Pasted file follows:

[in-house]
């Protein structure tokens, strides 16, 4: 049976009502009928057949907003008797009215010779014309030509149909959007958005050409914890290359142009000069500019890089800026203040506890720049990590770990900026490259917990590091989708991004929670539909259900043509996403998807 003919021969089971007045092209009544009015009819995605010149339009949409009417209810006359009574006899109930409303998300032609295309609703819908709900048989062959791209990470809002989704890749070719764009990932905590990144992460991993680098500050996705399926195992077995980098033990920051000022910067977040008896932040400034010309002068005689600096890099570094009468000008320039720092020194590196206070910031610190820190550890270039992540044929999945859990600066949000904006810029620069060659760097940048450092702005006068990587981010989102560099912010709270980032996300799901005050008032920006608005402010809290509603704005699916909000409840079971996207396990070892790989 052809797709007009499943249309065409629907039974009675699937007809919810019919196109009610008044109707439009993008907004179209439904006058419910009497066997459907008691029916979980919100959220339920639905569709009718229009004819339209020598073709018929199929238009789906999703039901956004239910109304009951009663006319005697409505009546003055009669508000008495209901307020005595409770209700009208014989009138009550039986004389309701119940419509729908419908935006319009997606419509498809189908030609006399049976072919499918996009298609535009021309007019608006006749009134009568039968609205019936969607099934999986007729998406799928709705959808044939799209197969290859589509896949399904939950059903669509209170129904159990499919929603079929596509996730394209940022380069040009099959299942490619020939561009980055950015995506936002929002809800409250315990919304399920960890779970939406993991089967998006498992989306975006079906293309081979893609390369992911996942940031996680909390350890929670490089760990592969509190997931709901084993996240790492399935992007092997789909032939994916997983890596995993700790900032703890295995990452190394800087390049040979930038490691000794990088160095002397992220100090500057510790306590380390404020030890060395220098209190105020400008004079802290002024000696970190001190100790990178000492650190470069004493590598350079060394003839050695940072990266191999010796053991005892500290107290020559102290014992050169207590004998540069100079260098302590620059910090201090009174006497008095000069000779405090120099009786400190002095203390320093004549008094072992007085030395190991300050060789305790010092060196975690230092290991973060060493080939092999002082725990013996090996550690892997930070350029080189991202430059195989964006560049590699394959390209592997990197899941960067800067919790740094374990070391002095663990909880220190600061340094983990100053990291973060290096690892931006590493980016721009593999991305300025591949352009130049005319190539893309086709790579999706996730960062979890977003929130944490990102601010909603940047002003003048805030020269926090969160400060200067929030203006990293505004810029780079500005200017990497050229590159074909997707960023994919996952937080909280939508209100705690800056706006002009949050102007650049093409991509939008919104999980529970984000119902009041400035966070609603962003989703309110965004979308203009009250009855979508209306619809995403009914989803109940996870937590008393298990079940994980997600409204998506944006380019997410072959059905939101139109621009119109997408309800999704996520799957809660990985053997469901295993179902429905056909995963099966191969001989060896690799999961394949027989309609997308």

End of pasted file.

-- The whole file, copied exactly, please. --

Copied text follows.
[in-house]
């Protein structure tokens, strides 16, 4: 049976009502009928057949907003008797009215010779014309030509149909959007958005050409914890290359142009000069500019890089800026203040506890720049990590770990900026490259917990590091989708991004929670539909259900043509996403998807 003919021969089971007045092209009544009015009819995605010149339009949409009417209810006359009574006899109930409303998300032609295309609703819908709900048989062959791209990470809002989704890749070719764009990932905590990144992460991993680098500050996705399926195992077995980098033990920051000022910067977040008896932040400034010309002068005689600096890099570094009468000008320039720092020194590196206070910031610190820190550890270039992540044929999945859990600066949000904006810029620069060659760097940048450092702005006068990587981010989102560099912010709270980032996300799901005050008032920006608005402010809290509603704005699916909000409840079971996207396990070892790989 052809797709007009499943249309065409629907039974009675699937007809919810019919196109009610008044109707439009993008907004179209439904006058419910009497066997459907008691029916979980919100959220339920639905569709009718229009004819339209020598073709018929199929238009789906999703039901956004239910109304009951009663006319005697409505009546003055009669508000008495209901307020005595409770209700009208014989009138009550039986004389309701119940419509729908419908935006319009997606419509498809189908030609006399049976072919499918996009298609535009021309007019608006006749009134009568039968609205019936969607099934999986007729998406799928709705959808044939799209197969290859589509896949399904939950059903669509209170129904159990499919929603079929596509996730394209940022380069040009099959299942490619020939561009980055950015995506936002929002809800409250315990919304399920960890779970939406993991089967998006498992989306975006079906293309081979893609390369992911996942940031996680909390350890929670490089760990592969509190997931709901084993996240790492399935992007092997789909032939994916997983890596995993700790900032703890295995990452190394800087390049040979930038490691000794990088160095002397992220100090500057510790306590380390404020030890060395220098209190105020400008004079802290002024000696970190001190100790990178000492650190470069004493590598350079060394003839050695940072990266191999010796053991005892500290107290020559102290014992050169207590004998540069100079260098302590620059910090201090009174006497008095000069000779405090120099009786400190002095203390320093004549008094072992007085030395190991300050060789305790010092060196975690230092290991973060060493080939092999002082725990013996090996550690892997930070350029080189991202430059195989964006560049590699394959390209592997990197899941960067800067919790740094374990070391002095663990909880220190600061340094983990100053990291973060290096690892931006590493980016721009593999991305300025591949352009130049005319190539893309086709790579999706996730960062979890977003929130944490990102601010909603940047002003003048805030020269926090969160400060200067929030203006990293505004810029780079500005200017990497050229590159074909997707960023994919996952937080909280939508209100705690800056706006002009949050102007650049093409991509939008919104999980529970984000119902009041400035966070609603962003989703309110965004979308203009009250009855979508209306619809995403009914989803109940996870937590008393298990079940994980997600409204998506944006380019997410072959059905939101139109621009119109997408309800999704996520799957809660990985053997469901295993179902429905056909995963099966191969001989060896690799999961394949027989309609997308």